Methodologists in the HEOR community have been busy over the past 9 months. In September 2016, the Second Panel on Cost-Effectiveness in Health and Medicine published a special communication in JAMA (and subsequent hardcover book) that sought to provide guidance for improving the quality of cost-effectiveness (CE) analyses. A few months later in February 2017, the Institute for Clinical and Economic Review (ICER) presented updates to its Value Assessment Framework, which contains its conceptual approach for conducting incremental cost-effectiveness analyses (CEAs). While ICER’s framework sets to guide their internal modeling efforts and makes no claims to influence general modeling principles, HEOR practitioners throughout the industry may turn to ICER’s framework for guidance especially as the organization gains national attention.
With an increasing need to establish value for healthcare spending, HEOR practitioners should be armed with a unified direction for designing, implementing, and reporting CEAs. This blog aims to compare ICER’s new cost-effectiveness framework with the Second Panel’s recommendations.
A Snapshot of the Similarities and Differences
As experienced economic modelers, we tend to frame the design of our CEAs using several model elements, some of which include: Population, Perspective, Time Horizon, Inputs, Outputs, and Analysis. Our review of the similarities between the Second Panel’s recommendations and ICER’s approach follows this framework. Below is a figure that summarizes my opinion. Model elements labeled with a check(“√”) indicate similarities, elements marked with a question (“?”) indicate a mixed bag of similarities and differences, and elements labeled with an “X” indicate inconsistencies.
The Similarities: A Detailed Review
We found similarities in 4 of the 6 CEA model elements:
The Second Panel recommends conducting subgroup analyses among subpopulations that may experience differential effectiveness from an intervention. Subgroups may be formed based on: differing baseline clinical risk of an outcome, differing expectations of resource consumption (and cost savings) because of an intervention, and/or differing preferences (health utilities) for the relevant outcomes. Inclusion of subgroup analyses may elicit health benefits and/or greater efficiency of resources in at-risk groups, and thus should be considered. While ICER does not specifically recommend subgroup analyses in their updated framework, the organization routinely incorporates subpopulations in their network meta-analyses and CEAs.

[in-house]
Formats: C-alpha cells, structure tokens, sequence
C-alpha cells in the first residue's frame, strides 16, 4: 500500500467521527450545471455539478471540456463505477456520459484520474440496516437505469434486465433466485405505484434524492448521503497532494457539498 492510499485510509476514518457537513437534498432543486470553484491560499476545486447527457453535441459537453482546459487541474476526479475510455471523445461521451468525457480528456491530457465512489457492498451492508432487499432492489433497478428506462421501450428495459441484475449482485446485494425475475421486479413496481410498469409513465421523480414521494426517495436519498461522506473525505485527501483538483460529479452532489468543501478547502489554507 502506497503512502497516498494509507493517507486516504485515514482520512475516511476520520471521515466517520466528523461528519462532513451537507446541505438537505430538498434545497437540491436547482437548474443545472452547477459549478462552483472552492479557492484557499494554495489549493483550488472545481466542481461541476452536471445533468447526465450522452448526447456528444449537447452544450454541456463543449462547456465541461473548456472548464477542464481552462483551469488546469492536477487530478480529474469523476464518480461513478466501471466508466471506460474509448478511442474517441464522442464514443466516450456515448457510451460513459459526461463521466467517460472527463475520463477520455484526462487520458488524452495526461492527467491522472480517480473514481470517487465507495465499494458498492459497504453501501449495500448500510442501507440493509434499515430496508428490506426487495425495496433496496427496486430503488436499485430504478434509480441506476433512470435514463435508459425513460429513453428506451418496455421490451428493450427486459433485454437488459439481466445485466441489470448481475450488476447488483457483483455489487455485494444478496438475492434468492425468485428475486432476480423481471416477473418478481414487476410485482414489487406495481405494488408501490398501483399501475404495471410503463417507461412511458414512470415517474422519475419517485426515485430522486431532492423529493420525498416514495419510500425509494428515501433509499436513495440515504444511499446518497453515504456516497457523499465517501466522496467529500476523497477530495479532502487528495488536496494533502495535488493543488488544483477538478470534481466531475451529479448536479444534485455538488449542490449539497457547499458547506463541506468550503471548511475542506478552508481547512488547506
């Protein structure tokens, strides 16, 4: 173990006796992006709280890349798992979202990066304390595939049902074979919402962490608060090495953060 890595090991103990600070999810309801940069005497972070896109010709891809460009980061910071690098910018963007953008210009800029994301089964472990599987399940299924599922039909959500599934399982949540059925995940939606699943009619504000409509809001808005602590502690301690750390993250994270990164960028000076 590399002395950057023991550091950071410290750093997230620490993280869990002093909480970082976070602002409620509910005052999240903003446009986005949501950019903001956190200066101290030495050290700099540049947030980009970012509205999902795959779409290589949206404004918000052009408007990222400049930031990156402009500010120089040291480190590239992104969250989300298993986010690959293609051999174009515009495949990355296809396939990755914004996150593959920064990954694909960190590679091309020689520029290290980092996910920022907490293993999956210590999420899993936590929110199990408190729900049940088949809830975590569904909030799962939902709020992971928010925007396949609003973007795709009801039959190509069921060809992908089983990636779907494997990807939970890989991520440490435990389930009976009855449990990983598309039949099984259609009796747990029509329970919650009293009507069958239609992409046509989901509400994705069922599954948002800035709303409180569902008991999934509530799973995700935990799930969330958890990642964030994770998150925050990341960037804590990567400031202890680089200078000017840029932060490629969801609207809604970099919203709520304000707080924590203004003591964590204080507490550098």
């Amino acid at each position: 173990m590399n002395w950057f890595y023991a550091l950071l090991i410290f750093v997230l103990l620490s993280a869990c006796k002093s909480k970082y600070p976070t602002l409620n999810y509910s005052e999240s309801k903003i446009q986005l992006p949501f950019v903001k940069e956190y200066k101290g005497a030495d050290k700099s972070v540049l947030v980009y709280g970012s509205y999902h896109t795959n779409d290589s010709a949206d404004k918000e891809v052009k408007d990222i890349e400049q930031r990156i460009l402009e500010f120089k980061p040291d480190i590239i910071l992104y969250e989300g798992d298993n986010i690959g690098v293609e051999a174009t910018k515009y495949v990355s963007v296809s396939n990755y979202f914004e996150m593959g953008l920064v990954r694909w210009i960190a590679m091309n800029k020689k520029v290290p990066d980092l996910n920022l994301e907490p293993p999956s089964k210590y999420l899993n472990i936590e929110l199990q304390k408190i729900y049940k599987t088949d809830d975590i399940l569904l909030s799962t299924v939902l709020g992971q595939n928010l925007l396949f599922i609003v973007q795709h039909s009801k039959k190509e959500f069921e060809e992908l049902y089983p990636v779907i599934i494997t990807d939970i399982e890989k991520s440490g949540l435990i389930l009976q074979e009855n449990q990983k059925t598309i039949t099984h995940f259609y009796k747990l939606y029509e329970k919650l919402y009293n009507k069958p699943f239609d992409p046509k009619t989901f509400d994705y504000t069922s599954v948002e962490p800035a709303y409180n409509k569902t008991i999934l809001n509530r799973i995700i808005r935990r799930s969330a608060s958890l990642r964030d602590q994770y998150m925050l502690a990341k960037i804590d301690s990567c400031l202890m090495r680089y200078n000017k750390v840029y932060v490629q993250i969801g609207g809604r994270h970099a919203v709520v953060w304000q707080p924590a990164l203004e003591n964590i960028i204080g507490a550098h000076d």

Inputs: Drug Prices
The Second Panel recommends using the Federal Supply Schedule (FSS) for determining the cost paid for drugs by US federal agencies. ICER obtains drug pricing data from SSR Health, which provides pricing net of discounts, rebates, and other price concessions. While the proposed sources differ between the two groups, the conceptual approach is the same.
The Second Panel and ICER recommend that the primary effectiveness measure is quality-adjusted life years (QALYs), leading to an evaluation of incremental costs per QALY gained. In addition to QALYs, ICER proposes to evaluate secondary effectiveness measures such as life years and other clinically-relevant consequences (e.g., strokes averted within atrial fibrillation population).
Analysis: A Single CE Threshold vs. A Range of CE Thresholds
In the healthcare sector reference case, the Second Panel recommends that a range of CE thresholds should be considered. They cite differences between supply side concepts of thresholds (based on limited availability of resources to deliver healthcare) and demand side concepts of thresholds (based on patient willingness to pay for health gains) as the reasons for their recommendation.
ICER proposes to apply their weighted cost-effectiveness threshold, methods described in a previous blog post, in 2 ways: (1) to determine a single drug price needed to achieve the weighted cost-effectiveness threshold, and (2) to determine which drugs represent high vs. low long-term value for money. We take a closer look at both below.